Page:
Thanks to an optional $525 Entune Premium Audio System, our tester also came with a navigation system, and the $2795 TRD Off-Road Package added unique 18-inch wheels with off-road-oriented tires, Bilstein shocks, engine and fuel tank skid plates, and LED headlights. Along with a $139 bed mat, it all resulted in a bottom line of $41,864 – sadly, not a lot for a large, extended-cab, V8-powered, 4WD pickup any more.
As our tester didn’t include any form of running boards, its raised ride height resulted in a tall step-up into the cab, though all but the driver’s door included assist handles (the driver usually using the steering wheel for that purpose).
Once situated in front, a couple of things were noticed. First, visibility isn’t the best thanks to thick roof pillars – particularly the rear ones – the driver seat doesn’t offer any height adjustment, and the steering wheel tilts, but doesn’t telescope.
But on the positive side, there’s good headroom and great legroom, audio controls include large volume and tuning knobs along with six physical buttons, and the climate controls consist of three easy-to-use rotary knobs. Note, however, that both audio and climate controls mounted at the far right are out of easy reach of the driver. Below the climate controls are two 12-volt sockets along with Aux and USB plugs.
Our tester carried a front bench seat, with the center-seat cushion folding up to reveal a sizeable bin, and the backrest folding down to make a console box of sorts. Knee and foot space is sufficient in the middle for children at least, though the column-mounted shift lever might get in the way of a taller passenger’s knees. When folded down, the console box includes a pair of open cupholders and a narrow tray along with covered rear and side bins. Other storage areas include a small glovebox and large map pockets with cubholders in the doors.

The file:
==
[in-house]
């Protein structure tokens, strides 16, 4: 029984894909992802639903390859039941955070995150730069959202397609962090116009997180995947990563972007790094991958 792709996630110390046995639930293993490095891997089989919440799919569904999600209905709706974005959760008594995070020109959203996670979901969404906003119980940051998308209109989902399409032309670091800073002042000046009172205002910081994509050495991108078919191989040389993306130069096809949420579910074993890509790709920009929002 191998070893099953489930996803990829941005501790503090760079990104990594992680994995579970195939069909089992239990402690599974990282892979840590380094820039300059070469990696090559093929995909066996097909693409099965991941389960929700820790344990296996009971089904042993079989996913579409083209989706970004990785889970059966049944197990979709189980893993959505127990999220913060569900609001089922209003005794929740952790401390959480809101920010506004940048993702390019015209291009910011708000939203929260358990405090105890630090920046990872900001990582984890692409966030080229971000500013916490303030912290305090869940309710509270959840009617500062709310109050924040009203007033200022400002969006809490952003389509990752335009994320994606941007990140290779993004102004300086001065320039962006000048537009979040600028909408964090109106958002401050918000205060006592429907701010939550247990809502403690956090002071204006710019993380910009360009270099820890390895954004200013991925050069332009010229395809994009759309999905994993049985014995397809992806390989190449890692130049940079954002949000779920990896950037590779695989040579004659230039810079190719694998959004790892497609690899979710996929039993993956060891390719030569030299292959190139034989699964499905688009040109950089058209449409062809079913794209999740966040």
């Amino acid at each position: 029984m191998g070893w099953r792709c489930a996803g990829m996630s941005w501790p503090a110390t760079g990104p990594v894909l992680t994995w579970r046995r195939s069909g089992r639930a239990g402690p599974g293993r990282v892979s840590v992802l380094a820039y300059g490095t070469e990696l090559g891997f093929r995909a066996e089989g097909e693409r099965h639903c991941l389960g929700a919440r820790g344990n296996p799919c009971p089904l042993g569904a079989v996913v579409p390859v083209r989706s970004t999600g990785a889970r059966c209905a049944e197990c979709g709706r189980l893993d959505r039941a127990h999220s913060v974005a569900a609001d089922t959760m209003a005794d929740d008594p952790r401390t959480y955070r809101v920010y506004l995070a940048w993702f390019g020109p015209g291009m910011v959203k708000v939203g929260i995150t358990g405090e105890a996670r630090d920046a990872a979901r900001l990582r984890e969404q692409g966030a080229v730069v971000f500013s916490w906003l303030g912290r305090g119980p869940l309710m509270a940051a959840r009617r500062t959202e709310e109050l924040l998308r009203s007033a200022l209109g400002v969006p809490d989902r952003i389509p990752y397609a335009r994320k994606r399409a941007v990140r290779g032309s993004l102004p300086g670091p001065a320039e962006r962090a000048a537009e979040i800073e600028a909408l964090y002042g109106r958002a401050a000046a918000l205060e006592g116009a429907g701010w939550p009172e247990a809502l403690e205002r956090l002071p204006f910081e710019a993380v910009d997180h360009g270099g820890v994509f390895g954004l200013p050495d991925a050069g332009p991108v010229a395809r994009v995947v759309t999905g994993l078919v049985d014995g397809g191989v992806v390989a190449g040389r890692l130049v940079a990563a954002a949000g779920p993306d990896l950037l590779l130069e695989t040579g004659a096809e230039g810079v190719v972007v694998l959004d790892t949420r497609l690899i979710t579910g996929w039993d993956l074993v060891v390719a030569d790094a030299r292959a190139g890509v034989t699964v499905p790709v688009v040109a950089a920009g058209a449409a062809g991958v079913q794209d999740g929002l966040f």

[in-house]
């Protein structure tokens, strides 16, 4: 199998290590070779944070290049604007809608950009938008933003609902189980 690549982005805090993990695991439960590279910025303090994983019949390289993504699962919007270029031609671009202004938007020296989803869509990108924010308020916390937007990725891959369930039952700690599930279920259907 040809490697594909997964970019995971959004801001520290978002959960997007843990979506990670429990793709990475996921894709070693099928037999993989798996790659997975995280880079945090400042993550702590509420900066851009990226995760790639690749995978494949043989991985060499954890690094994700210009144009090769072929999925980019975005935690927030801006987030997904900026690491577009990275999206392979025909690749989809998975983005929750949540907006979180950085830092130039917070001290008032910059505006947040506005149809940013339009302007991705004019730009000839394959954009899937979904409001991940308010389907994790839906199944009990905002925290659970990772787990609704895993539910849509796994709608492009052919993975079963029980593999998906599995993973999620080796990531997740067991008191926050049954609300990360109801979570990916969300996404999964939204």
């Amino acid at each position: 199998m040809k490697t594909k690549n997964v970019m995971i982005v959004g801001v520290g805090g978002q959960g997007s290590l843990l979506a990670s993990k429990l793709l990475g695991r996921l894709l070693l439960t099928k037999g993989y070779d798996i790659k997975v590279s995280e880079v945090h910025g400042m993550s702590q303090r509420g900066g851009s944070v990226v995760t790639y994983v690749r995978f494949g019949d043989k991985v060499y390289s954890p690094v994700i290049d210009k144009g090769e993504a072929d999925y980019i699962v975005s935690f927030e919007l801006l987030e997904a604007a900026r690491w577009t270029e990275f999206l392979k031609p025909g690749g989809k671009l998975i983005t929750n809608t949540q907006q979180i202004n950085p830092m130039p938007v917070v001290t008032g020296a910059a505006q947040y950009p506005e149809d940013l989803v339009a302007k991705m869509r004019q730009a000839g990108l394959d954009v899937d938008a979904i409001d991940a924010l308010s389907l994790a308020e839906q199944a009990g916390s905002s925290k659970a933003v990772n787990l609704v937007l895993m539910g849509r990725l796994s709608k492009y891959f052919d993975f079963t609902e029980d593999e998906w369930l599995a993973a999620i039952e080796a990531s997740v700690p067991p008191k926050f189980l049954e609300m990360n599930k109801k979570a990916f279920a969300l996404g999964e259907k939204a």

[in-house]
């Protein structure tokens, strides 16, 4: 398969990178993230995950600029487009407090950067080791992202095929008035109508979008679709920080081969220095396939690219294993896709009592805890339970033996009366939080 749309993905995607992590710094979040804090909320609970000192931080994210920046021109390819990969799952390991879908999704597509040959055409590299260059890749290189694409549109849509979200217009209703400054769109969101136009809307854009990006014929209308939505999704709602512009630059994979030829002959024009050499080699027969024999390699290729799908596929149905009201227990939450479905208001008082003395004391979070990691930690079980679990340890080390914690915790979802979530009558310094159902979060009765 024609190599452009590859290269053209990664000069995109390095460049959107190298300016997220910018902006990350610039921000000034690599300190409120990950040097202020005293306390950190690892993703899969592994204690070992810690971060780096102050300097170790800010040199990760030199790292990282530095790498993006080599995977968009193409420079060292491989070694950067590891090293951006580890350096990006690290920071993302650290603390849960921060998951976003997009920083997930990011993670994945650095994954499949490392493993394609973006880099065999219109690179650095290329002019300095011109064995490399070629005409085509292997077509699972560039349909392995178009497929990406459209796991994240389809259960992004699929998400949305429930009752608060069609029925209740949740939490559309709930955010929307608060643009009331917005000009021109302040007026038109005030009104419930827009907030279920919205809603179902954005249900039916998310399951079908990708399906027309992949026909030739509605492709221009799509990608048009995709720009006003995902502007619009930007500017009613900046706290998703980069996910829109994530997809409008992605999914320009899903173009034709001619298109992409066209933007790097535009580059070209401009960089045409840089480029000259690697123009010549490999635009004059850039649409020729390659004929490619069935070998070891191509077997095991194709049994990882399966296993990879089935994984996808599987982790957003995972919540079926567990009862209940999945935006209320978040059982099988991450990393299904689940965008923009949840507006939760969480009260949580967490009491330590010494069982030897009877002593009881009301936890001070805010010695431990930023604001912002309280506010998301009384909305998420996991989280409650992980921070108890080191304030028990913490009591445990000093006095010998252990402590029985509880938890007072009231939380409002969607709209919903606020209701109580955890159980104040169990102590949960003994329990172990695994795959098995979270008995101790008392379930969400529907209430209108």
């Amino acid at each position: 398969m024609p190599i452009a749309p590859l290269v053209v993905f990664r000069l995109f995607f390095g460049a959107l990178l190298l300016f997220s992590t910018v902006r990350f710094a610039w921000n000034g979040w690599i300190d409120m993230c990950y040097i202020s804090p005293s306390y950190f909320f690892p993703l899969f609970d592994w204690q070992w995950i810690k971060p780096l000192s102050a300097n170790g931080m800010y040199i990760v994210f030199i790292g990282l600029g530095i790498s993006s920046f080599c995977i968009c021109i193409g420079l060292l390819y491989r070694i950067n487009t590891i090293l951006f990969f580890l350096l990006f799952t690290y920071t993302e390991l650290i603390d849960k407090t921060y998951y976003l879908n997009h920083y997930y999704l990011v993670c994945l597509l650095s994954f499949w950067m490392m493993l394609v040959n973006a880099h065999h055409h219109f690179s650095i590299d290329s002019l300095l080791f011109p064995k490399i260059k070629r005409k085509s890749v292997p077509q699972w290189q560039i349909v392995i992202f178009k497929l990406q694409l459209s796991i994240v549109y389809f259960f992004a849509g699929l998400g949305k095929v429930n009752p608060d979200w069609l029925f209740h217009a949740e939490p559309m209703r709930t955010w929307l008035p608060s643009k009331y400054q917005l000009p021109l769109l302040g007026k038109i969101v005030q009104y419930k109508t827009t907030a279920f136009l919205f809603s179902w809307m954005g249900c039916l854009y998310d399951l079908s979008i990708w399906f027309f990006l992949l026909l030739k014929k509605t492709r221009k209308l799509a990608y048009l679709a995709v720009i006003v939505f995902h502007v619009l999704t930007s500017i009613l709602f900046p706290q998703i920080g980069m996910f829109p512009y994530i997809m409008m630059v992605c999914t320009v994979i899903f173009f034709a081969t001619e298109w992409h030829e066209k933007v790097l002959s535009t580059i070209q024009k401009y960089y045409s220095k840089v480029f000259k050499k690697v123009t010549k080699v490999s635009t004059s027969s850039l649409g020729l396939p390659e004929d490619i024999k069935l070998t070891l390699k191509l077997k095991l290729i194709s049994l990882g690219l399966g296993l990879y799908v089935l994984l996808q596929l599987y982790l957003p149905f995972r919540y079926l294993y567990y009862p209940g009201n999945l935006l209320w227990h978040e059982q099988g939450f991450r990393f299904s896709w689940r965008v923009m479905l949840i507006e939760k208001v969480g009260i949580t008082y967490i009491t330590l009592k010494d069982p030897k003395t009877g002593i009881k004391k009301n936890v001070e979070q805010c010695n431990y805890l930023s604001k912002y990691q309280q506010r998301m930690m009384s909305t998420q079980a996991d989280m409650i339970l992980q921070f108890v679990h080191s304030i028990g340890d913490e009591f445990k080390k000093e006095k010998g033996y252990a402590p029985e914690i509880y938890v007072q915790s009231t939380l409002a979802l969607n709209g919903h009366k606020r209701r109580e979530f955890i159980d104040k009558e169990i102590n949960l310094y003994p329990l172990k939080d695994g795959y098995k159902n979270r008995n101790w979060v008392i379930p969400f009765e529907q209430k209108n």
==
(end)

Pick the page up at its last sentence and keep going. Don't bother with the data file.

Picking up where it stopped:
As this is the base-level Tundra, the interior isn’t as nicely finished as that of the Limited tested last year. But while the dashtop is hard plastic, the armrests are padded, as are the rear half of the door tops where front passengers would rest their elbows … so all the “touch points” are covered.
There is likewise a tall step-up into the rear-seat area, but although this was just an extended cab (not a crew cab), there is adequate adult legroom, even if the seat ahead is pushed far back, and also great headroom. A nearly flat floor allows decent center-seater space, making this a fairly practical 6-passenger vehicle.